• 3,99 €

Descripción de la editorial

The history of men should interest every reader. It is the mirror of mind—imparting lessons of thrilling interest, essential improvement, exquisite pleasure—substantial advantage. It is a matter of deep concern to the investigating student. Remoteness increases veneration. Human foibles are buried in the tomb. Faults are often eclipsed by towering virtues—find no place on the historic page and after generations gaze upon a picture of rare perfection, which, as time advances, assumes shades—richer and holier—until it commands the reverence of every beholder. The names of many of the ancients, whose crowning glory was virtue, over whose ashes centuries have rolled, are often referred to with as profound respect as if angel purity had given the impress of Divinity to their every action. A country—a nation may be lost in the whirlpool of revolution—the fame of good and great men is enduring as time. In the persons of the Sages and Heroes of the American Revolution, ancient and modern wisdom, patriotism and courage were combined. Let us join the admiring millions who are gazing on their bright picture and impartially trace the character of those who pledged their lives, fortunes and sacred honors in behalf of FREEDOM.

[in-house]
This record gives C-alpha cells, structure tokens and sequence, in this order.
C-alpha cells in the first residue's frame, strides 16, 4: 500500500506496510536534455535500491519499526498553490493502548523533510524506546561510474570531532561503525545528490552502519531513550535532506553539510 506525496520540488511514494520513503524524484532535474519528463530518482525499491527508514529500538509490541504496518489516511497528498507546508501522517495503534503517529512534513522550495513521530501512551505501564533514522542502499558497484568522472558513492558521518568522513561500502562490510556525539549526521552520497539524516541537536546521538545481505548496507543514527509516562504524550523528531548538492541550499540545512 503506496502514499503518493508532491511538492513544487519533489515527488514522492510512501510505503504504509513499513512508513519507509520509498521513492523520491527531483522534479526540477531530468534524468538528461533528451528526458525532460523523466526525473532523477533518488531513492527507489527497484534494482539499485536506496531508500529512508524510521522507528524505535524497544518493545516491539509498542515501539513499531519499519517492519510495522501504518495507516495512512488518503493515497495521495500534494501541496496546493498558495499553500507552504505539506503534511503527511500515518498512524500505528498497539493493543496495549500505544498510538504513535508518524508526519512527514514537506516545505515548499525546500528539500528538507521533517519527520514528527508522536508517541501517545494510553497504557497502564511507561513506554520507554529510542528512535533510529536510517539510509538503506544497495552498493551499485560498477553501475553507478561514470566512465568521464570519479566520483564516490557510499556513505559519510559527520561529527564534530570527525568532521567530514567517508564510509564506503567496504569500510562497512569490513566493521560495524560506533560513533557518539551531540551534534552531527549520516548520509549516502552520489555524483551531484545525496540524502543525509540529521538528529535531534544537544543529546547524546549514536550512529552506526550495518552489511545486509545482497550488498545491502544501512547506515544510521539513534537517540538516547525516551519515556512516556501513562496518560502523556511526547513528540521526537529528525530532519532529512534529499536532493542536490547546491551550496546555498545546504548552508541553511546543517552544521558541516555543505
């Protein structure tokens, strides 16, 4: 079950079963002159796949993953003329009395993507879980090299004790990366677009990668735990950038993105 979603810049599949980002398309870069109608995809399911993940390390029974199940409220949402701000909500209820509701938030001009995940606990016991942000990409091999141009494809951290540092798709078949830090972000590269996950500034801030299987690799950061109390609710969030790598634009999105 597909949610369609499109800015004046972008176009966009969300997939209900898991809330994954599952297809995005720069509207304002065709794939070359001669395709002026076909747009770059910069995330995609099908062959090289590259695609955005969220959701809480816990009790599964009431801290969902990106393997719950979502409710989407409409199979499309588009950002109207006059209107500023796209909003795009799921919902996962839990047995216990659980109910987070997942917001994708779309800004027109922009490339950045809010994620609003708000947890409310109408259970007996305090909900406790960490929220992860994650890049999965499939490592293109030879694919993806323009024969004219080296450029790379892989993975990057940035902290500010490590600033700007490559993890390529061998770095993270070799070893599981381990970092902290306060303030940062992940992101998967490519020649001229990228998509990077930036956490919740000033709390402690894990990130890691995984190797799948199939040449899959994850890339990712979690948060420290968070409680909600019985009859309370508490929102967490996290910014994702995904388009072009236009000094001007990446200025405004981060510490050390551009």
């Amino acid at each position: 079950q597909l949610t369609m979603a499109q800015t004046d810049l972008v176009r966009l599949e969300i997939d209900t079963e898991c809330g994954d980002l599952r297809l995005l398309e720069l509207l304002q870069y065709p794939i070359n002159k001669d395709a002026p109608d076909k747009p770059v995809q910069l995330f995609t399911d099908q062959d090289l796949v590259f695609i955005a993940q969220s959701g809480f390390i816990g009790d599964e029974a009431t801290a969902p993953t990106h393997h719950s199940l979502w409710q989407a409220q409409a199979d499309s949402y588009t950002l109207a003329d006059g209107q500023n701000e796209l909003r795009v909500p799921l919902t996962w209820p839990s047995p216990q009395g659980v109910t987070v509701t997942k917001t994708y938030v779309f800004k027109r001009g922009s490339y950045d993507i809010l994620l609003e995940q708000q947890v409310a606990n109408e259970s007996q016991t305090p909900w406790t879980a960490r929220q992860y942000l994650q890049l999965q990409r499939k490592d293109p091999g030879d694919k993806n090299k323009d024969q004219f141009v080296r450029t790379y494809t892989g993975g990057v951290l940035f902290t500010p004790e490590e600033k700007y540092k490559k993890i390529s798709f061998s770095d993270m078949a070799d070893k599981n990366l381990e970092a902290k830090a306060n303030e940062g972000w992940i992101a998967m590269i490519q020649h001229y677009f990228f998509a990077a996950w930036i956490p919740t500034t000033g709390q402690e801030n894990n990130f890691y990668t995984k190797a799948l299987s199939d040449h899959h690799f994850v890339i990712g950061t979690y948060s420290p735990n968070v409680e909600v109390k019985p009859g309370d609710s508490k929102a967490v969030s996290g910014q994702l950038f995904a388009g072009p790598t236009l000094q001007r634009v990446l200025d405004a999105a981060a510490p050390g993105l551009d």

Among them, John Adams was conspicuous. He was a native of Quincy, Mass. born on the 19th of Oct. (O.S.) 1735. He was the fourth in descent from Henry Adams, who removed from Devonshire Eng. with eight sons and located near Mount Wollaston.

During his childhood he was under the instruction of Mr. Marsh of Braintree and made rapid progress in his education. At the age of sixteen he entered Harvard college at Cambridge and graduated at the age of twenty-one with high honors.

At Worcester he commenced the study of law under Mr. Putnam, finished with Mr. Gridley, supporting himself by teaching a grammar class. Wisdom to discern the path of rigid virtue and uncompromising justice, with moral courage to act, marked his career from the dawn of manhood. He boldly grasped the past, present and future and made deductions truly prophetic. On the 12th of Oct. 1755, he wrote the following paragraph in a letter.

Biografías y memorias
18 marzo
Library of Alexandria

Más libros de Levi Carroll Judson